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Jim McWilliams

was born in Noblesville, Indiana, the eldest of two children in a middle-class family. His father, James Alexander Colter, an insurance salesman, was active in the NAACP and was also an amateur actor and musician. His mother, Ethel Marietta Bassett Colter, died when he was six, and the family soon moved to Youngstown, Ohio, where Colter’s maternal grandparents helped to raise him and his sister.

Colter attended a private school in Youngstown and then matriculated into Youngstown University. He soon transferred to Ohio State University, from which he graduated in 1936. Colter then attended Chicago-Kent College of Law, from which he graduated in 1940, and soon married Imogene MacKay, and, after serving in World War II, began a distinguished career as an attorney in Chicago.

After reading deeply in Russian literature, Colter, aged fifty, published his first story, “A Chance Meeting,” in the Irish magazine Threshold in 1960 ...


James Robert Payne

After careers in government service, law, the Army, and academia, Cyrus Colter began writing at fifty. Colter placed his first short story, “A Chance Meeting,” in Threshold in 1960. He went on to place stories in such little magazines as New Letters, Chicago Review, and Prairie Schooner. Fourteen of his stories are collected in his first book, The Beach Umbrella (1970). In 1990 Colter published a second collection of short fiction, The Amoralists and Other Tales.

Colter's first novel, The Rivers of Eros (1972) relates the efforts of Clotilda Pilgrim to raise her grandchildren to lives of respectability When Clotilda discovers that her sixteen year old grandaughter is involved with a married man the grandmother becomes obsessed with the idea that the girl is repeating her grandmother s own youthful mistakes Clotilda eventually kills the girl in order to stop what ...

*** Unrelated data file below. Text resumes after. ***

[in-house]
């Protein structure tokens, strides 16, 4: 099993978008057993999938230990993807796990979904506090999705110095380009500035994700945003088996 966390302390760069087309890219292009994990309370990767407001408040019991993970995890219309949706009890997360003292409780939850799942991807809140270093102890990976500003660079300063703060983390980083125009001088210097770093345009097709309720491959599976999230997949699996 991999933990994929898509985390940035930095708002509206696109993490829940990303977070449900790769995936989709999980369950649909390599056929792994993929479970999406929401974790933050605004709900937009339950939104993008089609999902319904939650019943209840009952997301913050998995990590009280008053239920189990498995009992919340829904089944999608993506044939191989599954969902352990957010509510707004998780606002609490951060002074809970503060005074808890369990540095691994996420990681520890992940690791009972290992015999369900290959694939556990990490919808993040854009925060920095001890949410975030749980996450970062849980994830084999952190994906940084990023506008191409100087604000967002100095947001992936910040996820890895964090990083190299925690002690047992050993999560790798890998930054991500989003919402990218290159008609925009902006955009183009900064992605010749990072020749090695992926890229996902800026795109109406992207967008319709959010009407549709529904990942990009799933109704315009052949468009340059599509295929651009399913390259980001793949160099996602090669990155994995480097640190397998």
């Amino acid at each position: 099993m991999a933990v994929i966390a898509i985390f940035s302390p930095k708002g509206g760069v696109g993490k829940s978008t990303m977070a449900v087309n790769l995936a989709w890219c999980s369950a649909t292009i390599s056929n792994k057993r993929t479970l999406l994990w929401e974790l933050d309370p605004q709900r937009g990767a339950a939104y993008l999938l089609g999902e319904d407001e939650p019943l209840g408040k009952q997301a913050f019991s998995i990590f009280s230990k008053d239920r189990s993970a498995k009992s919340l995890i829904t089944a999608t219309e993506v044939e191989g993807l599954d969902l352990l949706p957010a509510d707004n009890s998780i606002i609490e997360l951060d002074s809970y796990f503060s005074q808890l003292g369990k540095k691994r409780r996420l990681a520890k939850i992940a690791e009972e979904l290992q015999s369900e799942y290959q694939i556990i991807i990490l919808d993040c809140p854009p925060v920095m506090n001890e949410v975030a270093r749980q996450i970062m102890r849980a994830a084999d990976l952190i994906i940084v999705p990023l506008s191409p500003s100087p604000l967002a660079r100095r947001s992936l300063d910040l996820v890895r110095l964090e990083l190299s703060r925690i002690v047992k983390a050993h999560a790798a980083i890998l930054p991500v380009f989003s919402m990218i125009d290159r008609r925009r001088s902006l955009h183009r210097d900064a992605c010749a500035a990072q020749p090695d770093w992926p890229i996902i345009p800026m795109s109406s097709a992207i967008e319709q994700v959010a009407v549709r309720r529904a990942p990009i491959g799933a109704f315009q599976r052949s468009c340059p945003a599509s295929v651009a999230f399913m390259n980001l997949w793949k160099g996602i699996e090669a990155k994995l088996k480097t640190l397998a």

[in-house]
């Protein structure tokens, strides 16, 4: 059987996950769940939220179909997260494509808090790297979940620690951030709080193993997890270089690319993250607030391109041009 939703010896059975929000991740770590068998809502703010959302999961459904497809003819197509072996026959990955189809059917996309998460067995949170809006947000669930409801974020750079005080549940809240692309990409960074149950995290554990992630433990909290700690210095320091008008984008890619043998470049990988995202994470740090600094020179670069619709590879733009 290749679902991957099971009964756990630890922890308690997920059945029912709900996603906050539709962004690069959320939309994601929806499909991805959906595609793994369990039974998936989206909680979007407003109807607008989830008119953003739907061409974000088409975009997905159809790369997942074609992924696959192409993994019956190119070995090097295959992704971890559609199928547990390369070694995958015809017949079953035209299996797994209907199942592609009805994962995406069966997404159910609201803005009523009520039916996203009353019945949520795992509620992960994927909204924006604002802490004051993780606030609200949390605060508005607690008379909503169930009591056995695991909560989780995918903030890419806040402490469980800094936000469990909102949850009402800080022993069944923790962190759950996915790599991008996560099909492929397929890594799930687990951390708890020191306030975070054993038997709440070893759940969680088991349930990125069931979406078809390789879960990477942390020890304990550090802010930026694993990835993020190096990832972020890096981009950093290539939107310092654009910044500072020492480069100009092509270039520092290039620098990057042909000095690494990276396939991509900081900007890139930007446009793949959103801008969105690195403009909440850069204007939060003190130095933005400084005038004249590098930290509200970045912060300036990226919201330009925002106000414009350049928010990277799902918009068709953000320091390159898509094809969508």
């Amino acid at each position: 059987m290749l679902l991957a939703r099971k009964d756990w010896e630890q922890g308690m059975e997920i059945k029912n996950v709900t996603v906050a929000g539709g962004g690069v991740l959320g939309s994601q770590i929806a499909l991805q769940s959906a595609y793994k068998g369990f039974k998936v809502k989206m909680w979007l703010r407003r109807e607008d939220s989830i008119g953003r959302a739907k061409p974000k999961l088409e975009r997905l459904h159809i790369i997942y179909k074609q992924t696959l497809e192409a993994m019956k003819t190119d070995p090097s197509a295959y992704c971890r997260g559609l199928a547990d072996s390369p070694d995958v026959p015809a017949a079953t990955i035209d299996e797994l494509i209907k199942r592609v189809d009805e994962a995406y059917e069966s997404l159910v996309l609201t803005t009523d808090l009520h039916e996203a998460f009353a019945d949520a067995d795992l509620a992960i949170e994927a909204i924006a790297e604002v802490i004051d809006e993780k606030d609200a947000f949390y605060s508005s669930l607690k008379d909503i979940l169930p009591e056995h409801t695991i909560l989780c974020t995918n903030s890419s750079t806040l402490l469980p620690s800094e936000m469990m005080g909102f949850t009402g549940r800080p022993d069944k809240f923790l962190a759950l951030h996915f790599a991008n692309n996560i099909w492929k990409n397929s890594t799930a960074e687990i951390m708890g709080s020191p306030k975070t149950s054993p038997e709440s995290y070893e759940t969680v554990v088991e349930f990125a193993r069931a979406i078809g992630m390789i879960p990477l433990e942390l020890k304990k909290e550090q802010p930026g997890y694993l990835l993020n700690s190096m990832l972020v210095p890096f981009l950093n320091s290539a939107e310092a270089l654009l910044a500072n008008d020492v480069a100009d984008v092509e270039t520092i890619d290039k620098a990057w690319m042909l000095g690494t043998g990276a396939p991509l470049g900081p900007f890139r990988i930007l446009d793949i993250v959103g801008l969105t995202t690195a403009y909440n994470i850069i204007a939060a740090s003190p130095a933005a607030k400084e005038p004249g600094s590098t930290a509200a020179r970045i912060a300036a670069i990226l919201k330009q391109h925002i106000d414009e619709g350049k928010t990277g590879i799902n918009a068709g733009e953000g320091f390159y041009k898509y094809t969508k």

Antje Daub

athlete, scholar, soldier, and judge, was born in Jacksonville, Florida, one of nine children of Walter Holmes Gourdin, a meat cutter and part Seminole Indian, and Felicia Nee, an African American woman who was a housekeeper. Little is known about his early school career, other than that he was valedictorian of his high school class in 1916. Although poor, Gourdin's parents recognized their son's talents and educational potential and, following his high school graduation, moved to Cambridge, Massachusetts, to further his career. There, Gourdin attended Cambridge High and Latin, which helped prepare him for the high academic demands of an Ivy League education.

By the time he enrolled in his freshman year at Harvard in 1917 Gourdin appears to have been a conscientious and responsible student To pay tuition he supported himself by working as a postal clerk He also became a ...


Edward Morrow

Edward Orval Gourdin was born on August 10, 1897, in Jacksonville, Florida, the son of Walter Holmes and Felicia Garvin Gourdin. As a child, Gourdin demonstrated such athletic and scholarly excellence that his family sacrificed and took him to Massachusetts to realize his potential. He prepared at Stanton and Cambridge Latin high schools for Harvard College and graduated in 1921 with a B.A. degree; he completed Harvard Law School in 1924 with an LL.B. degree. On May 10, 1923, he married Amalia Ponce of Cambridge, Massachusetts, who became the mother of their four children: Elizabeth, Ann Robinson, Amalia Lindal, and Edward O., Jr.